This Week at War: The Drone Threat
The Stream's weekly look at the sacrifices of U.S. troops and military families
U.S. troops at war against ISIS in Iraq remain under attack by enemy drones.
Earlier this week, two drones were shot down above western Iraq’s Al Asad Air Base, which houses hundreds of American service members. Voice of America reports that “the U.S. military’s C-RAM defense system was activated to shoot down the drones” before they could kill or injure any Americans or Iraqis on the base.
The Stream has mentioned this new drone threat facing U.S. troops at war in recent months. While the majority of enemy attacks come in the form of rockets — including one earlier this week on the Baghdad airport — the drone threat has clearly caught the attention of U.S. military commanders. Forbes contributor David Hambling notes that a May 8 explosives-laden “kamikaze drone” strike on the same base, Al Asad, caused significant damage to at least one building.
“Space Force cannot give advance warnings of drone attacks,” the Forbes report notes, while adding that “these attacks may catch personnel in the open, or aircraft vulnerable on runways or taxi ways.”
Hambling’s conclusion seems sensible: “sitting in a defensive position day by day and hoping that none of them slips past is not a winning strategy.” Let’s hope and pray that military leaders are able refine their anti-drone strategy before an American service member is injured or killed by one of these Iranian-sponsored attacks.
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Also at Al Asad Air Base, selfless U.S. troops recently came together to donate blood for an Iraqi soldier who was wounded in a roadside bomb blast near his country’s border with war-torn Syria.
U.S. Army Sgt. 1st Class Christie Smith reports that “nearly 65 U.S. soldiers, coalition forces and civilian contractors showed up to donate potentially life-saving blood at the Role 2 hospital here.” The Iraqi soldier was then able to undergo an operation before being flown to a hospital in Baghdad.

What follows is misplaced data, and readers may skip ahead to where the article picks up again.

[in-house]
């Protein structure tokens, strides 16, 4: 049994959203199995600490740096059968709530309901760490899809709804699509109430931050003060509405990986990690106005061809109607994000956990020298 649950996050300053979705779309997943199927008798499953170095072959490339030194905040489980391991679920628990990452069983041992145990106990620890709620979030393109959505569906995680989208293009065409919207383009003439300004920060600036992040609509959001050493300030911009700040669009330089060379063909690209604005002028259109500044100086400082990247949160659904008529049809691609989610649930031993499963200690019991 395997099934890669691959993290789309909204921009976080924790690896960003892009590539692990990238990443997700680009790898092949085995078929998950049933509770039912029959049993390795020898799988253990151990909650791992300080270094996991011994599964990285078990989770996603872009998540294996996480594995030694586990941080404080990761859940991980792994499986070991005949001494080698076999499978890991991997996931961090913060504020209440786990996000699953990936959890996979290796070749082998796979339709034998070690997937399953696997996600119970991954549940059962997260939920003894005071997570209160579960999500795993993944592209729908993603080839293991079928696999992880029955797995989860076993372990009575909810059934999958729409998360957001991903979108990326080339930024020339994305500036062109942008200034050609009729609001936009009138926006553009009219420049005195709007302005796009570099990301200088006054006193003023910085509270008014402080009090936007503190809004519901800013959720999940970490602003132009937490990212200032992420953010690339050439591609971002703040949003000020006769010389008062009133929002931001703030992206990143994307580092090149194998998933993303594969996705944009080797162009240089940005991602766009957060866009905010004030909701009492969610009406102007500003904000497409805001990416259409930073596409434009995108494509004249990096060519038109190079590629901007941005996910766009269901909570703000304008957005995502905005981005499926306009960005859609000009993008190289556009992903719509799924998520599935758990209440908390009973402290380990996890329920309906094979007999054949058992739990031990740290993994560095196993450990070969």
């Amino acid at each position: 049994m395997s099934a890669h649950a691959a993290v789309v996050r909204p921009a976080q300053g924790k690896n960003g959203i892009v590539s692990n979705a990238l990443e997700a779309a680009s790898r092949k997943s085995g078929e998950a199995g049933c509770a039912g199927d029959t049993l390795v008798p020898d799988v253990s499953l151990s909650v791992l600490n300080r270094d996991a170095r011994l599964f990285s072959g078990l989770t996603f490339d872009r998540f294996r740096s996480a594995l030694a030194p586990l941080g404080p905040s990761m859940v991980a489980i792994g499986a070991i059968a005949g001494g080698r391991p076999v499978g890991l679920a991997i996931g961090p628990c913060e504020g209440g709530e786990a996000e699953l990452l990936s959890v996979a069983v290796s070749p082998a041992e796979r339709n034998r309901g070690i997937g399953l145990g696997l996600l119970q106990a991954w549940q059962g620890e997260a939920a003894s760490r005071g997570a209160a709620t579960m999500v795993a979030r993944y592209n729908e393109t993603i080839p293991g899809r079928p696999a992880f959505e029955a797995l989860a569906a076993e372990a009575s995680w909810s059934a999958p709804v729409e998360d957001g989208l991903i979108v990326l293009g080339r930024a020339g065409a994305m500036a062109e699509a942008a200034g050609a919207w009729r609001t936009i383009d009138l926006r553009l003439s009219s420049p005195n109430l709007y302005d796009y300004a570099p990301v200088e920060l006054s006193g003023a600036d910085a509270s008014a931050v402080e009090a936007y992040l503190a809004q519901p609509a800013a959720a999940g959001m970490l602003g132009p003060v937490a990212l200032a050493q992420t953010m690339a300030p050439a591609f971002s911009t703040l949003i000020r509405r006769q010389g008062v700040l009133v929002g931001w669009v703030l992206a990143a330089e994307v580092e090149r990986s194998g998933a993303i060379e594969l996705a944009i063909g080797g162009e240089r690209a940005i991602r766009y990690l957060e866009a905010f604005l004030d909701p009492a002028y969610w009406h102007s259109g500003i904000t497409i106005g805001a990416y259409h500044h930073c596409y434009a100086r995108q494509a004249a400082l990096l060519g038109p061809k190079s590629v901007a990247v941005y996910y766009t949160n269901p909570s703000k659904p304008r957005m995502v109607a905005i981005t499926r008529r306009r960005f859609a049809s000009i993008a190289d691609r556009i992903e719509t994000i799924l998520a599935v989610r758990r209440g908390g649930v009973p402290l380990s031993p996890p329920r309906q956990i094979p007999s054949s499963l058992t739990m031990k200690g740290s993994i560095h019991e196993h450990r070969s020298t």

“Everyone did their piece to get him to the next echelon of care,” said 2nd Lt. Jennifer Vanden Bosch, a U.S. military nurse.
Sadly, the Iraqi soldier later died, according to a report by Stars and Stripes. He is one of the latest casualties of war in the Middle East, which continued to rage this week in Syria. U.S. Army soldier 1st Sgt. Casey Hart died this week at the Walter Reed National Military Medical Center as a result of a May 9 incident in Syria, although it is classified as non-combat related.
We wish to express our deepest condolences to the family members of 1st Sgt. Casey J. Hart. He will be missed by Task Force Tiger and CJTF-OIR. Thoughts and prayers to his family members.
— OIR Spokesman Col. Wayne Marotto (@OIRSpox) June 10, 2021
Please join The Stream in asking God to comfort the Hart family. We also pray for peace in this troubled region and for the safety of all American troops and innocent civilians in harm’s way.
Also this week, the Pentagon announced that the U.S. pullout from Afghanistan is about 50 percent complete and that American combat forces could be out of the war zone by July 4. Once that process is complete, the focus will shift to removing remaining equipment and securing the U.S. Embassy in Kabul.
The New York Times reports that military leaders and the Biden administration are also weighing whether to continue airstrikes in support of Afghan troops even after the formal withdrawal is complete. Those airstrikes would likely have to be launched from military bases in the Persian Gulf, according to the newspaper.
Please keep praying for all U.S. troops stationed in Afghanistan as America’s longest war nears its conclusion.
For the past seven months, brave U.S. Navy sailors aboard the USS Somerset have been working hard at sea. Just before Memorial Day, they returned to sunny San Diego, where they were greeted by the warm embraces of their loved ones.
Welcome home, heroes! Thank you for serving our country overseas.
Tom Sileo is a contributing senior editor of The Stream. He is co-author of Three Wise Men, Brothers Forever, 8 Seconds of Courage and Fire in My Eyes. Follow Tom on Twitter @TSileo and The Stream at @Streamdotorg.